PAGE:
If't were unvisited with dreams of thee:
And thou hadst never heard such words as these,
Save that in heaven I must forever be
Most comfortless and wretched, seeing this
Our unbaptized babe shut out from bliss.
This little spirit with imploring eyes
Wanders alone the dreary wild of space;
The shadow of his pain forever lies
Upon my soul in this new dwelling place;
His loneliness makes me in Paradise
More lonely, and unless I see his face,
Even here for grief could I lie down and die,
Save for my curse of immortality.
World after world he sees around him swim,
Crowded with happy souls, that take no heed
Of the sad eyes that from the night's faint rim
Gaze sick with longing on them as they speed
With golden gates that only shut out him;
And shapes sometimes, from Hell's abysses freed,
Flap darkly by him, with enormous sweep
Of wings that roughen wide the pitchy deep.
I am a mother -- spirits do not shake
This much of earth from them -- and I must pine
Till I can feel his little hands, and take
His weary head upon this heart of mine;
And might it be full gladly for his sake
Would I this solitude of bliss resign,
And be shut out of Heaven to dwell with him
Forever in that silence drear and dim.
I strove to hush my soul, and would not speak
At first for thy dear sake; a woman's love
Is mighty, but a mother's heart is weak,
And by its weakness overcomes; I strove
To smother bitter thoughts with patience meek,
But still in the abyss my soul would rove,
Seeking my child, and drove me here to claim
The rite that gives him peace in Christ's dear name.
I sit and weep while blessed spirits sing;
I can but long and pine the while they praise,
And, leaning o'er the wall of Heaven, I fling
My voice to where I deem my infant strays,
Like a robbed bird that cries in vain to bring
Her nestlings back beneath her wing's embrace;
But still he answers not, and I but know
That Heaven and Earth are both alike in wo.

The description of the swelling of the organ -- immediately preceding these extracts -- surpasses, in all the loftier merits, any similar passage we have seen. It is truly magnificent. For those who have the book, we instance the forty-first stanza of the second book, and the nine stanzas succeeding. We know not where to look, in all American poetry, for any thing more richly ideal, or more forcibly conveyed.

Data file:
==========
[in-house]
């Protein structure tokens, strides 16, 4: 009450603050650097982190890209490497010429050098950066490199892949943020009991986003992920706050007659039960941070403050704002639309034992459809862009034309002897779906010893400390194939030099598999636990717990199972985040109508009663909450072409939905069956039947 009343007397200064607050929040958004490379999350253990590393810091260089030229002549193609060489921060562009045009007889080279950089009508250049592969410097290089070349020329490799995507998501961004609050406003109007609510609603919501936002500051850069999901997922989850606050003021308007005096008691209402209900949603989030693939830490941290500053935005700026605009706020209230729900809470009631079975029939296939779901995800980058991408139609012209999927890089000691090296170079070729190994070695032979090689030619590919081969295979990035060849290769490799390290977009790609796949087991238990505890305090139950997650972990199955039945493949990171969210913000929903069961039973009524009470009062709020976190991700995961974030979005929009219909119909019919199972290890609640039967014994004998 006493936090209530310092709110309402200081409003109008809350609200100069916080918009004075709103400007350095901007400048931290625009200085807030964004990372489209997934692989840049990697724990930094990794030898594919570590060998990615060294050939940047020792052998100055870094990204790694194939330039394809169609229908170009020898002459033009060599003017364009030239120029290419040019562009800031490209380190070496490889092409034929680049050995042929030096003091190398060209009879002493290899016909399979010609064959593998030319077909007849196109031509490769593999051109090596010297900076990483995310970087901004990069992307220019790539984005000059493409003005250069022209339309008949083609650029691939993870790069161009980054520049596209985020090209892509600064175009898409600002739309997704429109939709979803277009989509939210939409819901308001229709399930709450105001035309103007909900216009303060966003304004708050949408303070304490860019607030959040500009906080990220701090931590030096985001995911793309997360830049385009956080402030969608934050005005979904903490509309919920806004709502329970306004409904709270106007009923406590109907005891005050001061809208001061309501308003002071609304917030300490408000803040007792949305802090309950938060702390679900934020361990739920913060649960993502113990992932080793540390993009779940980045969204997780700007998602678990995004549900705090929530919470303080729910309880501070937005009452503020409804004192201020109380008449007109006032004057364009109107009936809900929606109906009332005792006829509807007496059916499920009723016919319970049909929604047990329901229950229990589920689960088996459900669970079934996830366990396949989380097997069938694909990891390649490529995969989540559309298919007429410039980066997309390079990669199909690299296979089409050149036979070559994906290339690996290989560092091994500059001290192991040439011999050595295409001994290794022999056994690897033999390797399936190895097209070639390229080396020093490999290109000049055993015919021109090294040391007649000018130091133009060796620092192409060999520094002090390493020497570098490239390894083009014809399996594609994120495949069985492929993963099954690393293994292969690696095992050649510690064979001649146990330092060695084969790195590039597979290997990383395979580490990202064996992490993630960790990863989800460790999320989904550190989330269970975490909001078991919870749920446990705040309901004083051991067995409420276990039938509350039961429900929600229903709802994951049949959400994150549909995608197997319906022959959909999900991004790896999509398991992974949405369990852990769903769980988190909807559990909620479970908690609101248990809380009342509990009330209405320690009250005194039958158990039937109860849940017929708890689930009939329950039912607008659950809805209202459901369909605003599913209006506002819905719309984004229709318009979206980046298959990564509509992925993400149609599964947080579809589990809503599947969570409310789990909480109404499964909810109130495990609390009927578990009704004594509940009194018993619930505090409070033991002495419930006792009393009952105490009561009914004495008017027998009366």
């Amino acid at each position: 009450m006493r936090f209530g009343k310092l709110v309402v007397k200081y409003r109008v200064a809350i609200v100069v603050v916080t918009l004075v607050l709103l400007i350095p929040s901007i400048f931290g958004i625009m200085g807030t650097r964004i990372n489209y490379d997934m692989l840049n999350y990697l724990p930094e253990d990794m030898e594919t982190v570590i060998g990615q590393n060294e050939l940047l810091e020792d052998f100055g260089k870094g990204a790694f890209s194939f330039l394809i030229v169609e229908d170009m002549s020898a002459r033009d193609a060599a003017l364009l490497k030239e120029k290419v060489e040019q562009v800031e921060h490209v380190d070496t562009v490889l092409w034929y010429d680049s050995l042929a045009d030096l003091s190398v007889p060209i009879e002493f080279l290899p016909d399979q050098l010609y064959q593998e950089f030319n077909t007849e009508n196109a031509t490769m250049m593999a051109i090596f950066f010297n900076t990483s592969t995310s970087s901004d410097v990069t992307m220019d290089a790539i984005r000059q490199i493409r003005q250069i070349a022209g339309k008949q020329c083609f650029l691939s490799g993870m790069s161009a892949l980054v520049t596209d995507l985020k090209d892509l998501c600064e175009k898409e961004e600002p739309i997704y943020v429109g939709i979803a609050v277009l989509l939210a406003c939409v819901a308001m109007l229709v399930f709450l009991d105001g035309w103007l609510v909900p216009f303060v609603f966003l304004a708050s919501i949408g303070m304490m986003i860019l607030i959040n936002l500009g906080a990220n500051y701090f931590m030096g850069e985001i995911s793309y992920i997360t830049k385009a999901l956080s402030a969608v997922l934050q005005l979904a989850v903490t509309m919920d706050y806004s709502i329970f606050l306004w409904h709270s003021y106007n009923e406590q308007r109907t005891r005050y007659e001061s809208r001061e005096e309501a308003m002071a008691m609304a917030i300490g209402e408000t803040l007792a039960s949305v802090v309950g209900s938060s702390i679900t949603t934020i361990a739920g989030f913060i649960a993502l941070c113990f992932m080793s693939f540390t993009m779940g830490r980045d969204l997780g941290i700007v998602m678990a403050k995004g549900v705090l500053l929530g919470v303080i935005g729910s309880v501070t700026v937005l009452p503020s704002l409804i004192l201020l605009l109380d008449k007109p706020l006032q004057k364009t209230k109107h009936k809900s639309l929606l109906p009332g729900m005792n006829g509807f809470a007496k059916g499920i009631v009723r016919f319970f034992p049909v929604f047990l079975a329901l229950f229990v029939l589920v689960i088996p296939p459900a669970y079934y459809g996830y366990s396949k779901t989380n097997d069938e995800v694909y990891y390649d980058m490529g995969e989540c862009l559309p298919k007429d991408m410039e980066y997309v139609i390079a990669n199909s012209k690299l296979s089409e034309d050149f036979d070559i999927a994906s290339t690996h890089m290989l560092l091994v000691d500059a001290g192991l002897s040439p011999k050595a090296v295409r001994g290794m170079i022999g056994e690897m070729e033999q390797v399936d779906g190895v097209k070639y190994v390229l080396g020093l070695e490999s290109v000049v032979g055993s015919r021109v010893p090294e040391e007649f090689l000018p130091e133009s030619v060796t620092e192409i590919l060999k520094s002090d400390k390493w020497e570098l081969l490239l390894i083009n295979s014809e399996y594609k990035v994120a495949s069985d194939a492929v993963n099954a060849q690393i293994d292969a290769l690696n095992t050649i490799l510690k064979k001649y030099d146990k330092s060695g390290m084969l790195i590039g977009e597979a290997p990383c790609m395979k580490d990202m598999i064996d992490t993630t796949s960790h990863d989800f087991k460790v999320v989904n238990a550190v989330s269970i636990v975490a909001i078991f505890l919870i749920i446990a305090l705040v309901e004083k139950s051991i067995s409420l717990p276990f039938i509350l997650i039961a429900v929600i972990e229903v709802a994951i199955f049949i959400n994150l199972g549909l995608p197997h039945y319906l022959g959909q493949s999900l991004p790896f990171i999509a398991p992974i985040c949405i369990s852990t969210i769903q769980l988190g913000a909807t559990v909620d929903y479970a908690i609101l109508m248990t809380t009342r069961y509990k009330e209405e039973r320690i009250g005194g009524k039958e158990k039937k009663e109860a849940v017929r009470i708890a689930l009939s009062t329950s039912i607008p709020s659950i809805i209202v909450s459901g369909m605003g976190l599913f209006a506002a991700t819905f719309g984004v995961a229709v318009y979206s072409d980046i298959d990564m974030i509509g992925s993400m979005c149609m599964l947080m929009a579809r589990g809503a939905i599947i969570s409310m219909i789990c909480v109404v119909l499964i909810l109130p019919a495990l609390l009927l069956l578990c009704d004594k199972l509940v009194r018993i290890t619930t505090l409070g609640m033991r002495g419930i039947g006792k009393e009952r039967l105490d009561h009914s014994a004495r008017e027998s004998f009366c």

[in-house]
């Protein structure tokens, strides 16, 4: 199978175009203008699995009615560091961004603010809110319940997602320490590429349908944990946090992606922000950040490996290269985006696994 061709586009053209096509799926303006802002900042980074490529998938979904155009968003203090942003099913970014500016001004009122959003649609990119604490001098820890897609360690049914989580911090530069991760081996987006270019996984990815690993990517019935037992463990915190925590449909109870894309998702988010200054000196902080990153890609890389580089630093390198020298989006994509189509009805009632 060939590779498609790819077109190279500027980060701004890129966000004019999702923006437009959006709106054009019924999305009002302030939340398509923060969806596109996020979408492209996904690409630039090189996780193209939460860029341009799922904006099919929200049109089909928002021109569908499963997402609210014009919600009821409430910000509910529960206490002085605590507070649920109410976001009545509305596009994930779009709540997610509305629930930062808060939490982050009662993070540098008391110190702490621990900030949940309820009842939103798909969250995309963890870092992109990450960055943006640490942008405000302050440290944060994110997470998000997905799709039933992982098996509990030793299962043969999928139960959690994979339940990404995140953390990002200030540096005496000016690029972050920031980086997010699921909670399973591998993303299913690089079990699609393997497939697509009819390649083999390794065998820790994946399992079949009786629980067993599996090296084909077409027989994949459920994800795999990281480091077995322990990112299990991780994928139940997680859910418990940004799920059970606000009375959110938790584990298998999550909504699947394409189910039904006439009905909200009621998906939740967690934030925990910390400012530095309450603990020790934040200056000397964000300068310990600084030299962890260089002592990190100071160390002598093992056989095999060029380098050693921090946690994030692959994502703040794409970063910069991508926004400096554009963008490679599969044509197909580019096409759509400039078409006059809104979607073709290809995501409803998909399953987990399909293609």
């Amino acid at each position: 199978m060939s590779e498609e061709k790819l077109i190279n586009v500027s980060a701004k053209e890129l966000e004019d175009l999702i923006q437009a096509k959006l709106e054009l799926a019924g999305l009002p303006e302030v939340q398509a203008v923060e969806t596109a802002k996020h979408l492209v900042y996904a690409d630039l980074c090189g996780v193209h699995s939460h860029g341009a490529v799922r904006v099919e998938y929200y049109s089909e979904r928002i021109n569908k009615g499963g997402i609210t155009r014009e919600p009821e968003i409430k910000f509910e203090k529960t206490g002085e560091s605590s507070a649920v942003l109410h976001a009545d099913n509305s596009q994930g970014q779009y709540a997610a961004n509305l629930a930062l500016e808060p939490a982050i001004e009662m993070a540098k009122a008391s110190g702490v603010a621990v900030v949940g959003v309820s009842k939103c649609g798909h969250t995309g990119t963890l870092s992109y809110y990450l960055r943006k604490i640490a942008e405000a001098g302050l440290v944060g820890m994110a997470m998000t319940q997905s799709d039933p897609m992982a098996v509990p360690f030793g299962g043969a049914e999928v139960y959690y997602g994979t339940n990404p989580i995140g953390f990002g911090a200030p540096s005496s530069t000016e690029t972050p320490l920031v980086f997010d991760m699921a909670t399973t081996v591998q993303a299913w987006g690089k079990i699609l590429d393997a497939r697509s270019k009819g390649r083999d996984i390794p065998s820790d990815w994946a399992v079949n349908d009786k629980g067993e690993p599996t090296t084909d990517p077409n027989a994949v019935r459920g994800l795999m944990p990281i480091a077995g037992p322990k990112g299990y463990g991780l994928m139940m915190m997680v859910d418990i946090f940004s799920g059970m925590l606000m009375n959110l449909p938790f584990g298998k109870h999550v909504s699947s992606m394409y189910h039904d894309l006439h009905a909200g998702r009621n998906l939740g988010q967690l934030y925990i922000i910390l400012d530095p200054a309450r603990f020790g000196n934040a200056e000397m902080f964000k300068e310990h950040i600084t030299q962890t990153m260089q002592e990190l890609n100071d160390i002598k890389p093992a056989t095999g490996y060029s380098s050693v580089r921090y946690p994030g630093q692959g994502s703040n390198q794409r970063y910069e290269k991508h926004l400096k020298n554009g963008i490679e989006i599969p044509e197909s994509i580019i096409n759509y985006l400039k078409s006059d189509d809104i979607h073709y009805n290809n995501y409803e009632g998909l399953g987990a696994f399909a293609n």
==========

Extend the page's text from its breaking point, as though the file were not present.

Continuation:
The music is suddenly interrupted by the nameless awe which indicates the presence of the unseen spirit.

As if a lark should suddenly drop dead
While the blue air yet trembled with its song,
So snapped at once that music's golden thread,
Struck by a nameless fear that leapt along
From heart to heart, and like a shadow spread
With instantaneous shiver through the throng,
So that some glanced behind, as half aware
A hideous shape of dread were standing there.

The defects observable in the "Legend of Brittany" are, chiefly, consequent upon the error of didacticism. After every few words of narration, comes a page of morality. Not that the morality, here -- not that the reflections deduced from the incidents, are peculiarly exceptionable, but that they are too obviously, intrusively, and artificially introduced. The story might have been rendered more unique, and altogether more in consonance with the true poetic sentiment, by suffering the morality to be suggested; as it is, for example, in the "Old Curiosity Shop," of Dickens -- or in that superb poem, the "Undine" of De la Motte Fouqué.

The other demerits are minor ones. The versification is now and then slightly deficient -- sometimes in melody -- sometimes in force. The drawing out of "power," "heaven," and other similar words into two syllables, is sure to enfeeble the verses in which they are so drawn out. The versifier, where a doubt, however slight, exists, never errs on the side of excess; but this is a point we cannot argue just now. Of the positively rough lines, we quote only one:

Earth's dust hath clotted round the soul's fresh wing.